|Publication number||US4157935 A|
|Application number||US 05/863,827|
|Publication date||12 Jun 1979|
|Filing date||23 Dec 1977|
|Priority date||23 Dec 1977|
|Also published as||CA1087384A1, DE2855080A1|
|Publication number||05863827, 863827, US 4157935 A, US 4157935A, US-A-4157935, US4157935 A, US4157935A|
|Inventors||Erik R. Solyst|
|Original Assignee||International Business Machines Corporation|
|Export Citation||BiBTeX, EndNote, RefMan|
|Patent Citations (8), Non-Patent Citations (2), Referenced by (23), Classifications (16), Legal Events (1)|
|External Links: USPTO, USPTO Assignment, Espacenet|
This invention relates to a method for simultaneously chemically etching an array of uniform through holes in a substrate and more particularly, the invention relates to the fabrication of nozzles for ink jet printers.
In prior art ink jet printing systems, it is known that an array of closely spaced nozzles is required. During ink jet printing with this system, drops are simultaneously ejected by all the nozzles and a charge electrode is arranged in front of each nozzle in the area where the drops are formed. A constant deflecting field is operable to deflect all the charged drops from the ink stream so that only the uncharged drops continue to the paper to form printed characters. An ink jet printer with an array of several nozzles is described in U.S. Pat. No. 3,373,437.
It has also been known in the prior art that a nozzle array suitable for use in ink jet printing can be fabricated by etching a semiconductor chip. One example of such an ink jet nozzle is described in U.S. Pat. No. 4,007,464 to Bassous et al, which patent is assigned to the assignee of the present invention. In this process one surface of the semiconductor chip is initially photoresist coated and then exposed and developed so that the etchant attacks only predetermined regions to produce the nozzles. Those nozzles have a pyramidally tapered cross-section.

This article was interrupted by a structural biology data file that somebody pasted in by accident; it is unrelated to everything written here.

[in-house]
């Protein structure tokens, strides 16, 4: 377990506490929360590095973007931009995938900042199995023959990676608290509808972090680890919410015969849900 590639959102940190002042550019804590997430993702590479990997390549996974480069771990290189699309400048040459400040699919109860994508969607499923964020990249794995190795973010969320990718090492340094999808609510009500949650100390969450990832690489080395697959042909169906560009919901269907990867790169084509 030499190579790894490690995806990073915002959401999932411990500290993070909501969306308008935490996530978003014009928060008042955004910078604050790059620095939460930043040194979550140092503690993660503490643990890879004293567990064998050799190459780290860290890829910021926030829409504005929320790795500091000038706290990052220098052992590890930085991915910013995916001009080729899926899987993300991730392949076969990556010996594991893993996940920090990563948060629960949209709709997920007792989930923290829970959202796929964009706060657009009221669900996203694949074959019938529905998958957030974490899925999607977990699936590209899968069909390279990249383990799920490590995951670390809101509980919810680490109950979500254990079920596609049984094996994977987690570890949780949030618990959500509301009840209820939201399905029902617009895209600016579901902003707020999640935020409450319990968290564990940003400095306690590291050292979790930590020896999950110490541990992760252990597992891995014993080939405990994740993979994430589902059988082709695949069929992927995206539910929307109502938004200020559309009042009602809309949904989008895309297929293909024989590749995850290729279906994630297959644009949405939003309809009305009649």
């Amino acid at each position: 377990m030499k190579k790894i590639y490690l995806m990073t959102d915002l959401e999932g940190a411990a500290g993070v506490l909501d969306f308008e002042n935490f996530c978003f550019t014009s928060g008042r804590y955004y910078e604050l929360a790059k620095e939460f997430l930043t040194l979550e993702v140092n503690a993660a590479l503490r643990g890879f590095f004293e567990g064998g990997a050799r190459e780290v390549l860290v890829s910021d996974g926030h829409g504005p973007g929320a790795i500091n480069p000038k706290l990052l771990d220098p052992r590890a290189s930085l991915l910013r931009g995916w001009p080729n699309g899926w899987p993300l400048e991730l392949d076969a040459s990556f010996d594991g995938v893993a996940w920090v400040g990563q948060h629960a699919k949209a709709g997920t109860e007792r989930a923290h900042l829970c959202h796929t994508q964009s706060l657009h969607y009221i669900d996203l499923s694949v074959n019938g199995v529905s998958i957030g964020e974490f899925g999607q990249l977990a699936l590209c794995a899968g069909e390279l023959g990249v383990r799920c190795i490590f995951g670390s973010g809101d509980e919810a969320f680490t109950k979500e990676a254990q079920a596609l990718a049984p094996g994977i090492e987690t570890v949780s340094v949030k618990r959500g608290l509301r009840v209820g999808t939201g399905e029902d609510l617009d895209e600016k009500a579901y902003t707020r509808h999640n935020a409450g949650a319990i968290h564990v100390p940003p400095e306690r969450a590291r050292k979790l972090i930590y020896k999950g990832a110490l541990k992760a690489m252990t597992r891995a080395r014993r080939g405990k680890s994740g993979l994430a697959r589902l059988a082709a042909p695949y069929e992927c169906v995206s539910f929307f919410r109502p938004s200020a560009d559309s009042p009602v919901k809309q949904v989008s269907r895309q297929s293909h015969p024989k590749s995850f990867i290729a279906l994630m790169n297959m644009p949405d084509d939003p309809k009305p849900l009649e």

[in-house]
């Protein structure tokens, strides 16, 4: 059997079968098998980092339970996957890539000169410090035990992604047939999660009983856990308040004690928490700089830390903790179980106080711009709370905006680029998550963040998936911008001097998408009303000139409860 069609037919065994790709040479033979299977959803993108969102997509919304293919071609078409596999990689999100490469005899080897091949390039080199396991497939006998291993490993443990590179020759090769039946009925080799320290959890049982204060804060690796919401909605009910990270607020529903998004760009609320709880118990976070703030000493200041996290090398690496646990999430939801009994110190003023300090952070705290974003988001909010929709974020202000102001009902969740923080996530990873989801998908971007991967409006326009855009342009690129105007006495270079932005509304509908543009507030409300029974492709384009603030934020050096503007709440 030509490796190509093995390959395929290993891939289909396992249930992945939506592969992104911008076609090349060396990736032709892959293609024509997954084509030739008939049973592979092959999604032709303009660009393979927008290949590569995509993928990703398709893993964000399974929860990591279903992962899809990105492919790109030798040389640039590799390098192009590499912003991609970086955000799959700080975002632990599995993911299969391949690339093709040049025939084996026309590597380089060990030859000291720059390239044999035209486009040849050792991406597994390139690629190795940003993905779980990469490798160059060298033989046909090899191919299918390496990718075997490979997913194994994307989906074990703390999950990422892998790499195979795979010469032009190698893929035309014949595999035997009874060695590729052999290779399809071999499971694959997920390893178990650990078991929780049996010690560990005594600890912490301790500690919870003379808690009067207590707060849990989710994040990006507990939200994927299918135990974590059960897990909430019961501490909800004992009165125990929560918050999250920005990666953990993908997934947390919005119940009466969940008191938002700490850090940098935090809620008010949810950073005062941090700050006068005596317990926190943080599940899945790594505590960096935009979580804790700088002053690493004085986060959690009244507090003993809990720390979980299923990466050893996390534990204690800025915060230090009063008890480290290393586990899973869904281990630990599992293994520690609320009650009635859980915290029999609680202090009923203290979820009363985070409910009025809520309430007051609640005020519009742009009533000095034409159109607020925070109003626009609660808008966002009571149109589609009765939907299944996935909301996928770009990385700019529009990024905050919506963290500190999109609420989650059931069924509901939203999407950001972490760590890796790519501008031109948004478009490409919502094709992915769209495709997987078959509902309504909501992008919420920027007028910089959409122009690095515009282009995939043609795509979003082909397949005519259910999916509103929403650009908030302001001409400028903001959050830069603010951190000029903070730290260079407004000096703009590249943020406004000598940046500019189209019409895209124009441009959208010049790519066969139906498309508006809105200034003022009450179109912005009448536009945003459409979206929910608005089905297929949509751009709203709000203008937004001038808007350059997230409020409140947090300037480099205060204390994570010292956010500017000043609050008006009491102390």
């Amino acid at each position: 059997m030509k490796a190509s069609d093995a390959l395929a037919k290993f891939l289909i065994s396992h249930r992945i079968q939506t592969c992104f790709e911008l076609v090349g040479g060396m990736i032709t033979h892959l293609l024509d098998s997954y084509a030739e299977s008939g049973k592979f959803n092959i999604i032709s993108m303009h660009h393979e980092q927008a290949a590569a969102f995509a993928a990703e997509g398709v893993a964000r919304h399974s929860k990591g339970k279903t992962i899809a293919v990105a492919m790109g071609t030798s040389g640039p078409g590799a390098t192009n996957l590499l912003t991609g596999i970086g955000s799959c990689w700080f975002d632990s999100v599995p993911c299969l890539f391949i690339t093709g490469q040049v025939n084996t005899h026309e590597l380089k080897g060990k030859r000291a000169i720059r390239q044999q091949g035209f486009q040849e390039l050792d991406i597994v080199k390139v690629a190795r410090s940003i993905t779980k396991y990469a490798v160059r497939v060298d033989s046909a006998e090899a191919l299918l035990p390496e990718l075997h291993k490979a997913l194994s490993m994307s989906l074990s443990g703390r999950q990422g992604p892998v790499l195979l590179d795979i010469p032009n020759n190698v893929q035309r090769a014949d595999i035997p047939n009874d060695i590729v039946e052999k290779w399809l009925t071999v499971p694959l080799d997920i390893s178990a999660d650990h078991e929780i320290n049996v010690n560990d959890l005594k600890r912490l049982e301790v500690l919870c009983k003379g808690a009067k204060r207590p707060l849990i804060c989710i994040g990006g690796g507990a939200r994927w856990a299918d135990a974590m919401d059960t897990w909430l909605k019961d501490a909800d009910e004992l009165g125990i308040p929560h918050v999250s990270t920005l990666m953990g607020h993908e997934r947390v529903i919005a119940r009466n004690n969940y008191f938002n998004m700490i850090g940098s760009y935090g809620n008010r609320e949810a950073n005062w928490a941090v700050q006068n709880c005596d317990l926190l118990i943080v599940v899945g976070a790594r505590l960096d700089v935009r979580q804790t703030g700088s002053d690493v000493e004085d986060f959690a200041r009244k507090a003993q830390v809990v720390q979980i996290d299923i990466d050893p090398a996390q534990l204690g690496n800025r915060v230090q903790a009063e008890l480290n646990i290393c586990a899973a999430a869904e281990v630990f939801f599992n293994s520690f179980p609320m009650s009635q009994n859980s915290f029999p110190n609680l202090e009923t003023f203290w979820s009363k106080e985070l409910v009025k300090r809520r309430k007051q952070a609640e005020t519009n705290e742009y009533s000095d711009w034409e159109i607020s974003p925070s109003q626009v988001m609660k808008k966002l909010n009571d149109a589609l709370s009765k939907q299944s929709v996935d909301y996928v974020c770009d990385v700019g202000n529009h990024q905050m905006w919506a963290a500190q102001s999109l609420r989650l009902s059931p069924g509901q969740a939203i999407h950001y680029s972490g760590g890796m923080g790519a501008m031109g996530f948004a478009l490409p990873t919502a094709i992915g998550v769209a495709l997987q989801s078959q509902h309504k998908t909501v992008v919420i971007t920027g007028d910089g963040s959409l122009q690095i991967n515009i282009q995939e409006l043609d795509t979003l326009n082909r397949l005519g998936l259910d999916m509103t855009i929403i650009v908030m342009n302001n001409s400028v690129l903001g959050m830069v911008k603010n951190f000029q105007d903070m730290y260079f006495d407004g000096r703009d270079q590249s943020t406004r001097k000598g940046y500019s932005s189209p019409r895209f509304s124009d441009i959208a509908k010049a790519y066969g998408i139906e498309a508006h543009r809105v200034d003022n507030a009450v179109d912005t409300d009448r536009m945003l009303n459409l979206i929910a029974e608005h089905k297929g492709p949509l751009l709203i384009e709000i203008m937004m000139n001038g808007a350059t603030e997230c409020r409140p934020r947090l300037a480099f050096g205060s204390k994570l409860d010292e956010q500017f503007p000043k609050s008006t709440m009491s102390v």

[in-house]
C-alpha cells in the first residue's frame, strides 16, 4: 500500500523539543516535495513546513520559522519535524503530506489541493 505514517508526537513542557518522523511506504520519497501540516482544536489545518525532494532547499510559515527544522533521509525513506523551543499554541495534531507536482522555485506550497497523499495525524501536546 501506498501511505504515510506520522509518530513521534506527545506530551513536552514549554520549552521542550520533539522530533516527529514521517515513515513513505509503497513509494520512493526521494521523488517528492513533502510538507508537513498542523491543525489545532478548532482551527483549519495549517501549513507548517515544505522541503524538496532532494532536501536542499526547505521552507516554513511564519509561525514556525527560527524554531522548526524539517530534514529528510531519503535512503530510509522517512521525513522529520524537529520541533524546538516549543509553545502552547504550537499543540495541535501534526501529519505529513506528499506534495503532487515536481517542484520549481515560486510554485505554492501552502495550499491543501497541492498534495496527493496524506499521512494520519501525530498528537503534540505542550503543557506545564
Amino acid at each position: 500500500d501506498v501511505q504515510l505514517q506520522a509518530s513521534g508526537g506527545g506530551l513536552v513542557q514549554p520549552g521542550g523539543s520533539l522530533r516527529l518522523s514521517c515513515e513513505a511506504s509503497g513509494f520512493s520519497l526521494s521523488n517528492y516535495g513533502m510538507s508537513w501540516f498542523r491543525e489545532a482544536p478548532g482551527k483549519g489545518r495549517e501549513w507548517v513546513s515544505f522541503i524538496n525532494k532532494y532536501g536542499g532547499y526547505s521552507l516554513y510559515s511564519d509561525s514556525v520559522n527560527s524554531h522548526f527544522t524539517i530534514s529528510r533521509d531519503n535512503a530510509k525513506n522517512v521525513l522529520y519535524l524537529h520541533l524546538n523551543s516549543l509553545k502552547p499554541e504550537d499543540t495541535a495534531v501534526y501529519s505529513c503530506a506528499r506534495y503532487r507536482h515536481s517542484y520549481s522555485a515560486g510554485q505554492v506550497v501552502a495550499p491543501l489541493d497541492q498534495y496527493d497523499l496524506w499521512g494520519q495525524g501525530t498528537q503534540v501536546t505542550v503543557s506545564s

Unfortunately, it is very difficult to produce substrates having a totally uniform thickness from semiconductor materials. Non-uniform thicknesses are particularly detrimental when several tapered nozzles are to be etched simultaneously. In this cse, a thin area of the substrate will have a larger orifice than in a thicker section, if both nozzles are etched simultaneously. Because of their improved characteristics, tapered such as conical or pyramidal nozzles such as described in the above-mentioned Bassous et al patent, are desirable for ink jet printers.
IBM technical disclosure bulletin Vol. 17 No. 11 April 1975 pages 3450-52 describes a method for simultaneously etching several nozzles in a silicon plate which produces uniform orifice widths irrespective of differences in the thickness of the silicon plate. Differences in the thickness of the plate are compensated for during the exposure of the photoresist layer by changing the size of the exposure area or, in the case of square exposure surfaces, by tilting them in relation to the direction of the silicon plate. These known methods of changing the surface attacked by the etchant necessitate that the photoresist free area associated with each nozzle be produced separately and that the thickness of the silicon plate be measured in those areas where a nozzle is to be etched. These factors make this method unsuitable for use in a production fabrication technique for ink jet nozzles.
Another method for compensating for the non-uniform thickness of the semiconductor substrate is described in application Ser. No. 781,616, filed Mar. 28, 1977, now U.S. Pat. No. 4,066,491, and assigned to the assignee of the present invention. The holes are first chemically pre-etched until the first hole is about to penetrate through the substrate and subsequently sputter etching is utilized until all holes have penetrated through the substrate. This method requires two separate etching steps which adds to the complexity of the method.